On Sept. 22, Mr. Walton shot and killed a man he saw climbing through a pried-open window of his business, police said. The intruder was later identified as Raul Laureles. That incident also was referred to a grand jury.
By Marissa Alanis / The Dallas Morning News
(CBS 11 News) Dallas--- North Texas police detectives say there's no new information about a serial rapist who has terrorized 19 victims. One of the women attacked is making sure her attacker knows she's taking steps to make sure it never happens again. Kathy Smith knows she's not a typical rape victim. She's soft-spoken, but she has a bold message. "I don't want to ever let myself be in that position again," said Smith. "The only one who can really protect me, is me." Smith was one of the first victims of a serial rapist who has not yet been caught. "I feel like I came close to dieing that night," Smith said. "If it's me or him, it's going to be him."
In August, Frisco police started distributing a composite of the man who has robbed, beaten, stabbed and even killed one of his victims. In November of 2005, Smith said the rapist burst into her apartment in Plano. He terrorized her, ransacked the apartment and held a gun to her head, she said. "I thought he was about to spread my brains all over my bedroom wall, and I just did what I could to get out of there alive," Smith said.
Since then, she's experience nightmares, post traumatic stress and she has been angry at the man who raped her. But Smith has not been silent. She's now applying for her license to carry a concealed handgun, and she encourages others do the same. "If someone were to break into my home again, they wouldn't find someone pulling the covers up and screaming. They would find a gun pointed at them," said Smith.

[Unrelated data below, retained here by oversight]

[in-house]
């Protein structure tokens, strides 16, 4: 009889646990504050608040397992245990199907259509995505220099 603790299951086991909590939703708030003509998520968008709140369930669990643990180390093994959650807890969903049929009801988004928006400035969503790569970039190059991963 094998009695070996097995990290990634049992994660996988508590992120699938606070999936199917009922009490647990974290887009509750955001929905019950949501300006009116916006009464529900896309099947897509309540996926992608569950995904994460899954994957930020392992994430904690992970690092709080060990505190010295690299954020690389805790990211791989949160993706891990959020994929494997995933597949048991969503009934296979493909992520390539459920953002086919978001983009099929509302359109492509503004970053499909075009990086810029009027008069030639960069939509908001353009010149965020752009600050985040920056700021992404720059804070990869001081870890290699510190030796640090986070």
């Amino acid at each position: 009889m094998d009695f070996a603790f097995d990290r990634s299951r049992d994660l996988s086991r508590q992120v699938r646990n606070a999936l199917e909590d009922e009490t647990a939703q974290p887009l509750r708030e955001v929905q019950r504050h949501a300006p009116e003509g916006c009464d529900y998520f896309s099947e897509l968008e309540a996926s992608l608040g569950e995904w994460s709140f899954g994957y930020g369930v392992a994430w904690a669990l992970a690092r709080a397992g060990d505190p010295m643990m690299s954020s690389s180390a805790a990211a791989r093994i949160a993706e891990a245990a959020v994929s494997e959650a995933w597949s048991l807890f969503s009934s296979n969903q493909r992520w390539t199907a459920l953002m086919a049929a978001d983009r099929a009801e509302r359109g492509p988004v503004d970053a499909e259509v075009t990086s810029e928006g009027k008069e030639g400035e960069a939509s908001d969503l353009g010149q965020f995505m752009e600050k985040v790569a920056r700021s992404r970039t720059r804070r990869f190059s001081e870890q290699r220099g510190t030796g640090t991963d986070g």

Smith says she knows the serial rapist could strike again. She wants to warn other women not to let their guard down. "You think locking your doors is going to keep someone like that out? No. If they want in, they're coming in," she said. After the attack, Smith moved to another apartment. She got a dog for protection and had crime prevention officers analyze her home. She warns other women that it's still not enough. "Even if you have to put bars on your windows to keep people like that out, do it," she said.
Stephanie Lucero, CBS News
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A motorist who shot and wounded a belligerent hitchhiker Wednesday at a highway rest area acted in self-defense, police say. The shooting happened just before 7:30 p.m. at the Nason Creek rest area on U.S. Route 2 near Lake Wenatchee and just west of Leavenworth.
The man who was shot, Jay Anthony Kneer, 45, was taken to Harborview Medical Center, where he was in the intensive care unit in serious condition Thursday. He is listed as a Renton resident, but Chelan County Sheriff Michael Harum said Kneer spent much of his time in Eastern Washington.
Kneer has a criminal record going back 20 years, with more than 50 arrests in that time and multiple convictions for theft, trespassing, drug violations and robbery in King, Snohomish and Chelan counties. He was released last month from the Chelan County Regional Justice Center, where he had been since his arrest in January on suspicion of second-degree robbery. He was well-known to Chelan County deputies, Harum said, and was typically combative with them. He said that when deputies had to handle a call involving Kneer, "you made sure you had a second person there."